Writing “You”: A Guide to Becoming Your Own Writer

The permeating influence of fictional texts seep into the composition of the students that have consumed them, whether or not those students are aware of this phenomenon. Writers that consider themselves professionals are not exempt from this transaction of style either, given that many contemporary novels are consistently compared to those that came decades before them. While the urge to emulate the techniques of a favorite novelist or academic scholar will be increasingly overwhelming, the fact of the matter is that writing is, first and foremost, a remarkably personal act. In seeking to imitate the stylistic choices that have been utilized in other famous pieces of literature, the action of morphing the written word becomes almost second-hand, a reiteration of something else that has already been said in a similar format. Thus, the general rule of thumb when creating prose within the composition classroom is that of the following: write as your own self, not in a copy-and-paste arrangement that leaves little room for personal growth. The beauty of this particular course is that students have the ability to hone their writing skills that are unique to them (as well as obtain information on citing, formatting, etc.), and in many cases, the utilization of personal voice and experience can greatly influence a piece.

For example, I want to be F. Scott Fitzgerald, or rather, I want to write like F. Scott Fitzgerald. His prose is eloquent, yet tinged with sarcasm and poignant, political criticism that can only belong to that of an author that truly knows his topic and has lived his given subject matters. That being said, I’m a twenty-year-old, Caucasian female that has little to complain about besides the odd night wherein I have to decide whether to complete homework assignments or watch the next episode of Attack on Titan. Clearly, I am not equipped to handle the same aspects of life within my compositions. This doesn’t mean that I don’t have the ability to compose about a plethora of other topics, though, such as: drowning in collegiate financial debt, being a female in an age where feminine oppression is still pseudo-predominant, or losing a Wi-Fi connection and being unable to watch anime on Netflix.

However, this is not to completely discourage the influence that authors have upon impressionable students. In fact, students can discern a great deal about their own stylistic choices by experimenting with the structures that they find within their favorite texts. Fiction students are often encouraged to flip sentence structures and rewrite paragraphs from their favorite novels in exercises pertaining to the morphing of text. The identification with these pieces of writing should be seen as a relative first step in the process towards becoming a self-actualized writer.

The next stages of the process are slightly more ambiguous. As aforementioned, writing is a personal matter, and imitation will be honed in upon immediately. In a similar vein, following the precedent that has been set by others can be incredibly constricting when it comes to improving individual art formats. As cliché as it sounds, most refining will be spawned from the honing of skills and the eventual rebellion against the techniques that the writer has learned. In this way, writing is almost like that of a backwards cycle, given that so much of it hinges on the stylistic choices that are formulated by the twisting of specific restraints. No other field of study will encourage students to combat the rules that they are taught once said students have properly mastered them; it is almost as if composition professors are molding miniature, literary anarchists. For instance, students in varying forms of composition (personal statements, fiction pieces, etc.) are often warned against the onset of stereotypical and cliché statements, given that they can often contract from the content. However, in other such classrooms, such as that of the sciences or business-related fields, clichés and standards formats are encouraged. Thus, composition exists in a limbo-like stage wherein students are both asked to conform and rebel against given class constraints.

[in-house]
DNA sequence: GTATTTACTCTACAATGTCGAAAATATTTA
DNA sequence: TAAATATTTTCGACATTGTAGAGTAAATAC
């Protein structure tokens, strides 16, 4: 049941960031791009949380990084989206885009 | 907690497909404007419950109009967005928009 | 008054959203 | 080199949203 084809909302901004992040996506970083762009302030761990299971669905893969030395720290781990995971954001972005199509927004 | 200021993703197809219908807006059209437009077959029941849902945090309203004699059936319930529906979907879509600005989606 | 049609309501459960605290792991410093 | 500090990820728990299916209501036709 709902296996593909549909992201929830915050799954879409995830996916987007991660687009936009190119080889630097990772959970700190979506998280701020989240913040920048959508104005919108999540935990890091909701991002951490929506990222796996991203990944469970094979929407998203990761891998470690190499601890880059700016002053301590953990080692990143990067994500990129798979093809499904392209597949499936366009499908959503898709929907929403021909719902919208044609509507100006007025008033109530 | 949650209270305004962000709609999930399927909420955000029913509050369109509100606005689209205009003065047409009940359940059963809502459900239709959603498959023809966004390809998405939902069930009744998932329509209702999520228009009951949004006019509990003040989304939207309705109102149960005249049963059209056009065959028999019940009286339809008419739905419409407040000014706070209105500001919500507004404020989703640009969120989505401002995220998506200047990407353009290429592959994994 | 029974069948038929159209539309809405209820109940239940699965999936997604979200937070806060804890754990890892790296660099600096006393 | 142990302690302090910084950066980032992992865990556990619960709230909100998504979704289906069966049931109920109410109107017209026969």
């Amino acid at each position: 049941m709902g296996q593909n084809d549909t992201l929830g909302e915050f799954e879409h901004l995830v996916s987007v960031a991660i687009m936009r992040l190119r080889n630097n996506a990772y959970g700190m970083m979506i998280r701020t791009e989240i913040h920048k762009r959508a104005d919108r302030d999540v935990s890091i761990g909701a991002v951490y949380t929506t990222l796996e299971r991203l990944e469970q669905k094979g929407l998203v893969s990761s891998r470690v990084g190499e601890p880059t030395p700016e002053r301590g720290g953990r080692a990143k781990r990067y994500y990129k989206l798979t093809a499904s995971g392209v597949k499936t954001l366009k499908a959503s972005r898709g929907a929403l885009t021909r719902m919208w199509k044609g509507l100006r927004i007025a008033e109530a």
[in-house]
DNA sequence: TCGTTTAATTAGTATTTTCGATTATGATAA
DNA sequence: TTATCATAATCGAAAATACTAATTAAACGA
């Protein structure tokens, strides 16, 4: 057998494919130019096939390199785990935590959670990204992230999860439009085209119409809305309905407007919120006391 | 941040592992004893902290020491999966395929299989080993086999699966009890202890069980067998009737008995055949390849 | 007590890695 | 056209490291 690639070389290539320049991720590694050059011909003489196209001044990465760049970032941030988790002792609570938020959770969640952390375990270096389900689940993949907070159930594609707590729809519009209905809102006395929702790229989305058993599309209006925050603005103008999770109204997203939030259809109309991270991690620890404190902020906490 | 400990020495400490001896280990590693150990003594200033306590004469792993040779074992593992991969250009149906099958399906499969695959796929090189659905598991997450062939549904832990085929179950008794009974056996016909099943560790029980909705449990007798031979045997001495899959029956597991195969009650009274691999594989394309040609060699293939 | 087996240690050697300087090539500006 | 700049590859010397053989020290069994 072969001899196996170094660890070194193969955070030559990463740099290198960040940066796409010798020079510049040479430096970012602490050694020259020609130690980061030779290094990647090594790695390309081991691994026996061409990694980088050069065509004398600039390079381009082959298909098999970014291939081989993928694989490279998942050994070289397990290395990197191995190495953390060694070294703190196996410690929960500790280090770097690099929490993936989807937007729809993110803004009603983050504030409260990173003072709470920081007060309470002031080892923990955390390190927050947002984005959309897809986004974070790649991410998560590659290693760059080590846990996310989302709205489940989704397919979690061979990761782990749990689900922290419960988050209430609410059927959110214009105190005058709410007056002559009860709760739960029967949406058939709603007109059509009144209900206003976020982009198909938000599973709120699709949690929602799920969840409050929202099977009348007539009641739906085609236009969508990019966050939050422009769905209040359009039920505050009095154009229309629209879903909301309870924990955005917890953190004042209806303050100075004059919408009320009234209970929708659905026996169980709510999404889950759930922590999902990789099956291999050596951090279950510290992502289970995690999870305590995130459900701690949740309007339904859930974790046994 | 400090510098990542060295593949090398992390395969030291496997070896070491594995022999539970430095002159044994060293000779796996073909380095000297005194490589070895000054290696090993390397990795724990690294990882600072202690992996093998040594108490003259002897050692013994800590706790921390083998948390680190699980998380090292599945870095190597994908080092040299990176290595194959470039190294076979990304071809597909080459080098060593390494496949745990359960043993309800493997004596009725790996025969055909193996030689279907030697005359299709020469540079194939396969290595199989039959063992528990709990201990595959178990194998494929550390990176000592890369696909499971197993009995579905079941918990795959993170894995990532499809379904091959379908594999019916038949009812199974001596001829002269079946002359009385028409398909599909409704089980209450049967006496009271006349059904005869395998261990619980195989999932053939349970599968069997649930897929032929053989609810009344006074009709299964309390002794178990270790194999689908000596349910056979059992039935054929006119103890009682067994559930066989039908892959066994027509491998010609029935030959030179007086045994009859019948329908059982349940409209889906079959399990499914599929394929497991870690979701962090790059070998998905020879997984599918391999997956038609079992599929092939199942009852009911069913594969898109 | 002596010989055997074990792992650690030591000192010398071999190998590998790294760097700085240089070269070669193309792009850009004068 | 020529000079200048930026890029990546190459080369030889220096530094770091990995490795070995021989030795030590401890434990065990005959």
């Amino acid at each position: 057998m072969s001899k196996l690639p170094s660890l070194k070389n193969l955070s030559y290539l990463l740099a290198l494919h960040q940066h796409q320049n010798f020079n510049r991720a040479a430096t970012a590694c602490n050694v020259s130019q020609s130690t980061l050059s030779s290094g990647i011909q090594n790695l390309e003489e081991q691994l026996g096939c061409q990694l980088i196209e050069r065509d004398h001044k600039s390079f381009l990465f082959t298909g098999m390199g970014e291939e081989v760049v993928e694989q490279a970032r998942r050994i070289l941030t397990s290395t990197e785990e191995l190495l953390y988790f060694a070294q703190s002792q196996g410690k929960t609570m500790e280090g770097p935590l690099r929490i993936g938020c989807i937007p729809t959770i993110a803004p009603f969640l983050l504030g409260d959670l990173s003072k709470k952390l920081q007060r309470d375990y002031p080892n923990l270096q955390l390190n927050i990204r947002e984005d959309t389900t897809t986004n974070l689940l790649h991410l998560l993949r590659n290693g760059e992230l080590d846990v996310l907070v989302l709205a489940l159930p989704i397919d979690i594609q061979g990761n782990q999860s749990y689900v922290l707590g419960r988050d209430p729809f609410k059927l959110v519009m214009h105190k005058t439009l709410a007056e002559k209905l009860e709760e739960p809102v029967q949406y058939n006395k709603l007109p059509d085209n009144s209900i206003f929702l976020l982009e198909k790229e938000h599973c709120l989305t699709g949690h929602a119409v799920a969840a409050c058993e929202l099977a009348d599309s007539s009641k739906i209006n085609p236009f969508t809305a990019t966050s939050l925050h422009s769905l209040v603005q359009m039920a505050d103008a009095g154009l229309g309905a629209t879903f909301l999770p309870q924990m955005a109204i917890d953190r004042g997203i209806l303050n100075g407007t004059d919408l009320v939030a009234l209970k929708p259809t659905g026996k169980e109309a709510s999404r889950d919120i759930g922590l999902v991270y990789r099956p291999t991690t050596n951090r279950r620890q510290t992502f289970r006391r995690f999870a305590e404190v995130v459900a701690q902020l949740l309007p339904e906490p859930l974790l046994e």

Within the Writing Center, I often hear, “I really don’t understand how this applies to me,” to which I generally reply, “That’s great!” While students are often confused by my response, I encourage them to analyze why it is that they feel this certain way. Compose a list of general thoughts and analyze them. How do they influence the product that the student has created? How is the student’s personal voice utilized? This exercise demonstrates that student reaction and experience within the composition classroom not only influence the student’s general opinion of the assignment, but also the final product that is submitted.

 

-Morgan

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